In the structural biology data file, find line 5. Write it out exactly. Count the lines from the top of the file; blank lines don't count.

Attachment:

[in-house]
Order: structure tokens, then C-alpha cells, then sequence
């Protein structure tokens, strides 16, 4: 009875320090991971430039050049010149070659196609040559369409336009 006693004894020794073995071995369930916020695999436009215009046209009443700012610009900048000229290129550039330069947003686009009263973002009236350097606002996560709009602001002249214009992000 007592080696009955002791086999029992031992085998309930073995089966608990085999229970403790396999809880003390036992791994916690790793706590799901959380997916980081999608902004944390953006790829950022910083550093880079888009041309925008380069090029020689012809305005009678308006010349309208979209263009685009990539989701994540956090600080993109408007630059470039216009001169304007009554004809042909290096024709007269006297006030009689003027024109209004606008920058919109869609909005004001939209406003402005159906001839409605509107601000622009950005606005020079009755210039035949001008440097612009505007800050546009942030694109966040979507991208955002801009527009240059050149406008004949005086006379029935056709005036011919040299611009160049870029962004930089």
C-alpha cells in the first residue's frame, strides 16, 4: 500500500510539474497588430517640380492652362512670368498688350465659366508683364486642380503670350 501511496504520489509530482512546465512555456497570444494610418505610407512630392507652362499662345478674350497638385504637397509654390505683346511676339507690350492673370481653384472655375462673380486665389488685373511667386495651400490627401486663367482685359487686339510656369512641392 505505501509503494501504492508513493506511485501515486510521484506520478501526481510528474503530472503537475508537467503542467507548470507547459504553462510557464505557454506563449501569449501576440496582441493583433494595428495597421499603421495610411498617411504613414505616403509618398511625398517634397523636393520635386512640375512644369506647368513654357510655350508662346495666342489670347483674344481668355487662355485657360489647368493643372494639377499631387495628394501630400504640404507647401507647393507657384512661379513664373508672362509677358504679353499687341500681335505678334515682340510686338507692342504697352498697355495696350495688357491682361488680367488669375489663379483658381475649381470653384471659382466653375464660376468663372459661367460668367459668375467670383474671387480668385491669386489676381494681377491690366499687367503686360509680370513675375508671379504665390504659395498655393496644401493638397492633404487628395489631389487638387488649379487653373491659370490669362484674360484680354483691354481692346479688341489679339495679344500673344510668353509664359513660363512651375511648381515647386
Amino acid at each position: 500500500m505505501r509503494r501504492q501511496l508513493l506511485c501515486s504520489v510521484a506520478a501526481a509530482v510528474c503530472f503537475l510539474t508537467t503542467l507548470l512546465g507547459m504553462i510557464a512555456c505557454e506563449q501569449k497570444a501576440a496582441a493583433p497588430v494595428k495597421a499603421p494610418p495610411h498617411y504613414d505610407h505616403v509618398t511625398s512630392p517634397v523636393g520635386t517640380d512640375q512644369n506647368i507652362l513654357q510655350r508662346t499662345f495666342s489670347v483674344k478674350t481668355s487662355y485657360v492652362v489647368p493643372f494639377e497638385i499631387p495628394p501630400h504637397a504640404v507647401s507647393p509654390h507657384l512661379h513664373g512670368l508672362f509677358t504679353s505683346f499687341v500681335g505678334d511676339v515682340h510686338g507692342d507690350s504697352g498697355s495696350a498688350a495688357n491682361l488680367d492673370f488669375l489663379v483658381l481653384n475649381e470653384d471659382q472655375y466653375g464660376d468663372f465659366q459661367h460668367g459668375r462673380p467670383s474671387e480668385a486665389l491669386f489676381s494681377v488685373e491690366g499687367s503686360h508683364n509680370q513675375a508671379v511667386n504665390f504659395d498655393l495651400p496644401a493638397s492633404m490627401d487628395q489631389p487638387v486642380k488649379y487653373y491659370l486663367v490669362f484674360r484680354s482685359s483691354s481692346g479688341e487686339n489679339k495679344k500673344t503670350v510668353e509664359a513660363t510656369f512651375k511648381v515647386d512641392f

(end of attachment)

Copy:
Amino acid at each position: 500500500m505505501r509503494r501504492q501511496l508513493l506511485c501515486s504520489v510521484a506520478a501526481a509530482v510528474c503530472f503537475l510539474t508537467t503542467l507548470l512546465g507547459m504553462i510557464a512555456c505557454e506563449q501569449k497570444a501576440a496582441a493583433p497588430v494595428k495597421a499603421p494610418p495610411h498617411y504613414d505610407h505616403v509618398t511625398s512630392p517634397v523636393g520635386t517640380d512640375q512644369n506647368i507652362l513654357q510655350r508662346t499662345f495666342s489670347v483674344k478674350t481668355s487662355y485657360v492652362v489647368p493643372f494639377e497638385i499631387p495628394p501630400h504637397a504640404v507647401s507647393p509654390h507657384l512661379h513664373g512670368l508672362f509677358t504679353s505683346f499687341v500681335g505678334d511676339v515682340h510686338g507692342d507690350s504697352g498697355s495696350a498688350a495688357n491682361l488680367d492673370f488669375l489663379v483658381l481653384n475649381e470653384d471659382q472655375y466653375g464660376d468663372f465659366q459661367h460668367g459668375r462673380p467670383s474671387e480668385a486665389l491669386f489676381s494681377v488685373e491690366g499687367s503686360h508683364n509680370q513675375a508671379v511667386n504665390f504659395d498655393l495651400p496644401a493638397s492633404m490627401d487628395q489631389p487638387v486642380k488649379y487653373y491659370l486663367v490669362f484674360r484680354s482685359s483691354s481692346g479688341e487686339n489679339k495679344k500673344t503670350v510668353e509664359a513660363t510656369f512651375k511648381v515647386d512641392f